Trajectories of Risk Learning and Real-World Risky Behaviors During Adolescence


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Virginia Tech


Adolescence is a transition period during which individuals have increasing autonomy in decision-making for themselves (Casey, Jones, and Hare, 2008), often choosing among options about which they have little knowledge and experience. This process of individuation and independence is reflected as real-world risk taking behaviors (Silveri et al., 2004), including higher motor accidents, unwanted pregnancies, sexually transmitted diseases, drug addictions, and death (Casey et al., 2008). The extent to which adolescents continue to display increased behaviors with negative consequences during this period of life depends critically on their ability to explore and learn potential consequences of actions within novel environments. This learning is not limited to the value of the outcome associated with making choices, but extends to the levels of risk taken in making those choices. While the existing adolescence literature has focused on neural substrates of risk preferences, how adolescents behaviorally and neurally learn about risks remain unknown. Success or failure to learn the potential variability of these consequences, or the risks involved, in ambiguous decisions is hypothesized to be a crucial process to allow the individuals to make decisions based on their risk preferences. The alternative in which adolescents fail to learn about the risks involved in their decisions leaves the adolescent in a state of continued exploration of the ambiguity, reflected as continued risk-taking behavior. This dissertation comprises 2 papers. The first paper is a perspective paper outlining a paradigm that risk taking behavior observed during adolescents may be a product of each adolescent's abilities to learn about risk. The second paper builds on the hypothesis of the perspective paper by first examining neural correlates of risk learning and quantifying individual risk learning abilities and then examining longitudinal risk learning developmental trajectories in relation to real-world risk-trajectories in adolescent individuals.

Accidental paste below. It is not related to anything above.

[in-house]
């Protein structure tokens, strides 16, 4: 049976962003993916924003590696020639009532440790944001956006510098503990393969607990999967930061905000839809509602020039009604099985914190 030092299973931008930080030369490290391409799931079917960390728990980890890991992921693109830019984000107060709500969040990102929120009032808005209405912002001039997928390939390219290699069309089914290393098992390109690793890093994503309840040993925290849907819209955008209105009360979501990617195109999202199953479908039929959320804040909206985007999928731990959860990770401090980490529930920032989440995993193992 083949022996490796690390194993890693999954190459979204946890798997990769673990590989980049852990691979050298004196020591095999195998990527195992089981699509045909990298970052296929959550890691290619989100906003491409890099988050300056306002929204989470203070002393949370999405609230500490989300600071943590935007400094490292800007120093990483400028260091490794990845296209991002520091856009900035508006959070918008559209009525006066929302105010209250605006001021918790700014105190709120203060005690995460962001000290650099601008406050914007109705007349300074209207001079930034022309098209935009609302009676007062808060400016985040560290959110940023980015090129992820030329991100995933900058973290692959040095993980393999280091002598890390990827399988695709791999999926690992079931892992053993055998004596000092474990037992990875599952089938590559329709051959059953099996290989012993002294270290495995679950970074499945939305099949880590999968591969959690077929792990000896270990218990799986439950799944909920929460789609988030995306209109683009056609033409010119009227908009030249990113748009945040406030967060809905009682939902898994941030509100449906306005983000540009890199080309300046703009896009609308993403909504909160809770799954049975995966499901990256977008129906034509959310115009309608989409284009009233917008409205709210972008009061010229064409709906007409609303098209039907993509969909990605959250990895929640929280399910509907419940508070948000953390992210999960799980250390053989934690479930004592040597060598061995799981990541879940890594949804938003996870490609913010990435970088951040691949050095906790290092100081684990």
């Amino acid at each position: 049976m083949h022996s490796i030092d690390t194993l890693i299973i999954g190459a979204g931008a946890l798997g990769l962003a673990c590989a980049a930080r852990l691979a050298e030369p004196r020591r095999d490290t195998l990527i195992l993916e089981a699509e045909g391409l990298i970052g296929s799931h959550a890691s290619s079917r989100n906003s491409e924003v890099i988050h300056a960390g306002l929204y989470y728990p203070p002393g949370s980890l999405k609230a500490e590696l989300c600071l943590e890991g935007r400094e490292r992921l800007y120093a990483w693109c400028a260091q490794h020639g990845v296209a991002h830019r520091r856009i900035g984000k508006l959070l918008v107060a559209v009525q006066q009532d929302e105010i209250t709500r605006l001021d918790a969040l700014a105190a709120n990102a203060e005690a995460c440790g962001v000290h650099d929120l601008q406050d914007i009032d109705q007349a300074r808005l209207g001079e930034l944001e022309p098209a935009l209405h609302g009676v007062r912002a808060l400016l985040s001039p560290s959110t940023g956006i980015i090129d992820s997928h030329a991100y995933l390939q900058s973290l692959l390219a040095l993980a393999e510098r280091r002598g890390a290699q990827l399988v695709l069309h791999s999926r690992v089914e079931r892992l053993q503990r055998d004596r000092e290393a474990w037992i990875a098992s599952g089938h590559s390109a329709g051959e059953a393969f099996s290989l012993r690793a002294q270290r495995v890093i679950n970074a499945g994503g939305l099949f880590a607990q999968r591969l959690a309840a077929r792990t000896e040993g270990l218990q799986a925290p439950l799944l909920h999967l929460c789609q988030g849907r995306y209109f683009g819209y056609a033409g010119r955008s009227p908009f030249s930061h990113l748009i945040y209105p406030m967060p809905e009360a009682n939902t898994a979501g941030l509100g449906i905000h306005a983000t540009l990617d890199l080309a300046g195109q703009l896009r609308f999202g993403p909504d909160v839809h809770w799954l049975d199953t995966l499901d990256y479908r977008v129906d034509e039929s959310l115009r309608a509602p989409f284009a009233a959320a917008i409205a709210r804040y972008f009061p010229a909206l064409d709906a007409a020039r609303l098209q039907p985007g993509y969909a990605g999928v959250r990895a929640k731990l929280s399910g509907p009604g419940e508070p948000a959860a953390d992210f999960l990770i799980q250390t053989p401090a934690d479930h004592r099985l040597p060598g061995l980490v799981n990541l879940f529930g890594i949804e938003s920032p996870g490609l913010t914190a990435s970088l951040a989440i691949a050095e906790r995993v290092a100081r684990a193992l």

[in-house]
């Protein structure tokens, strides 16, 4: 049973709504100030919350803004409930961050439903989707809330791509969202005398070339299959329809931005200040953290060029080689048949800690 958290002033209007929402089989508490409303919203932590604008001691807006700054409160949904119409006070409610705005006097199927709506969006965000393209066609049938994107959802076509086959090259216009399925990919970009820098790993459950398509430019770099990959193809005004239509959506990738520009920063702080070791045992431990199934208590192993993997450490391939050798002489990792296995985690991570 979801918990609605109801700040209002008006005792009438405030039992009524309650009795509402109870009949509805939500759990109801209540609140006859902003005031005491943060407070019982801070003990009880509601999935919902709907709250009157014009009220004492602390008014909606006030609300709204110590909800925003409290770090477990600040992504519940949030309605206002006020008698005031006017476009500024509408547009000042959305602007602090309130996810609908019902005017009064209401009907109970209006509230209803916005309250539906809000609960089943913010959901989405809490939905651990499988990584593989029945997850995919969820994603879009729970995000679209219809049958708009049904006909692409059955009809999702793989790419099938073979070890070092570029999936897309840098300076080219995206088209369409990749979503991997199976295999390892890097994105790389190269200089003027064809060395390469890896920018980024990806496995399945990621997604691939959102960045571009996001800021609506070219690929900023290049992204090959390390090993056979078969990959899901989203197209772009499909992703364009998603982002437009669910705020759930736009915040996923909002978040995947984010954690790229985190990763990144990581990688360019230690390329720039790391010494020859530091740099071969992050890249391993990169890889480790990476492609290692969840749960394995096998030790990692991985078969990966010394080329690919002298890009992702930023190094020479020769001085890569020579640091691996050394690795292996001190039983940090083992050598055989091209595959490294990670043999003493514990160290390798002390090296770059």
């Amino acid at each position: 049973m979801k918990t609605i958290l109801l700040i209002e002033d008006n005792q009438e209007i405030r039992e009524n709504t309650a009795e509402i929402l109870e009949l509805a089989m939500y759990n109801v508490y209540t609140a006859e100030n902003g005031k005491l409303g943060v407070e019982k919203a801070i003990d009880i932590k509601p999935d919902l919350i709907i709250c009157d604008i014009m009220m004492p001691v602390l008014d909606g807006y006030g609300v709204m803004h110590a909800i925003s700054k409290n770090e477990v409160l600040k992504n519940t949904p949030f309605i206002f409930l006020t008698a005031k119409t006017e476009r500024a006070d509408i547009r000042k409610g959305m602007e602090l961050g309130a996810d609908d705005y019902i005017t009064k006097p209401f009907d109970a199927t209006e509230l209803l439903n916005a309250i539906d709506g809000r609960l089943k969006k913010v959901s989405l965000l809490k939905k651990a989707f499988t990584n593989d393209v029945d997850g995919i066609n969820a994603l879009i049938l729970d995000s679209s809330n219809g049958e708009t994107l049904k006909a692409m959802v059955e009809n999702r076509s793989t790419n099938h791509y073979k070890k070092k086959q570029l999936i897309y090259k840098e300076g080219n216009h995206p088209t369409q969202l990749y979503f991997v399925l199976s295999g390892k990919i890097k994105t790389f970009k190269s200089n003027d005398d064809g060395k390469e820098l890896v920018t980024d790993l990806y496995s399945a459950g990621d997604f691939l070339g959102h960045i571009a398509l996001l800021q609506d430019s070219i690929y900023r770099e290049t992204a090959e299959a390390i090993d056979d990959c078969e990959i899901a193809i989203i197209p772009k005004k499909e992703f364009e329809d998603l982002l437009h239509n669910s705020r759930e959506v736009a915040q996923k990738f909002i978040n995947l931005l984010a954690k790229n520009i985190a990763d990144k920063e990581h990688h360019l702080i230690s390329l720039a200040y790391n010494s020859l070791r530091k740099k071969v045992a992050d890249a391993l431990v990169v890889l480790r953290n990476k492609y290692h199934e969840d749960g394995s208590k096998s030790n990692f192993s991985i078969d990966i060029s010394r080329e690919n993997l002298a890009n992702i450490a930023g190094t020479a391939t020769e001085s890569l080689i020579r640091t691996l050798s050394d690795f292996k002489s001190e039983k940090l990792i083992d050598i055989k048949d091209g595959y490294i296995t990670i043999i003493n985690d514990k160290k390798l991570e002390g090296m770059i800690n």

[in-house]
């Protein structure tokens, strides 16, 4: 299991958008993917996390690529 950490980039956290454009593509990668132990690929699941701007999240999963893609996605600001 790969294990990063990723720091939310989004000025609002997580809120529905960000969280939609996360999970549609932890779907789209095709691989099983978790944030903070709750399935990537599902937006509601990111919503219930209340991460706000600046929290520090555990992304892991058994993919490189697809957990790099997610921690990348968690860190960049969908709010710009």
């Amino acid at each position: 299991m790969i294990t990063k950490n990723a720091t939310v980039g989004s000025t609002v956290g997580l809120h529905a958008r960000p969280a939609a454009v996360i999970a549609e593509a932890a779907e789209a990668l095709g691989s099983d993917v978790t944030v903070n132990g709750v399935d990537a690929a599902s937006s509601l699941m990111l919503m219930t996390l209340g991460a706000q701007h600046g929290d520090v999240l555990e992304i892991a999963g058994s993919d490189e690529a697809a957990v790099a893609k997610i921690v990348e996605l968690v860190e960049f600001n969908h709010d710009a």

Reinforcement Learning, Adolescence, fMRI, longitudinal, computational modeling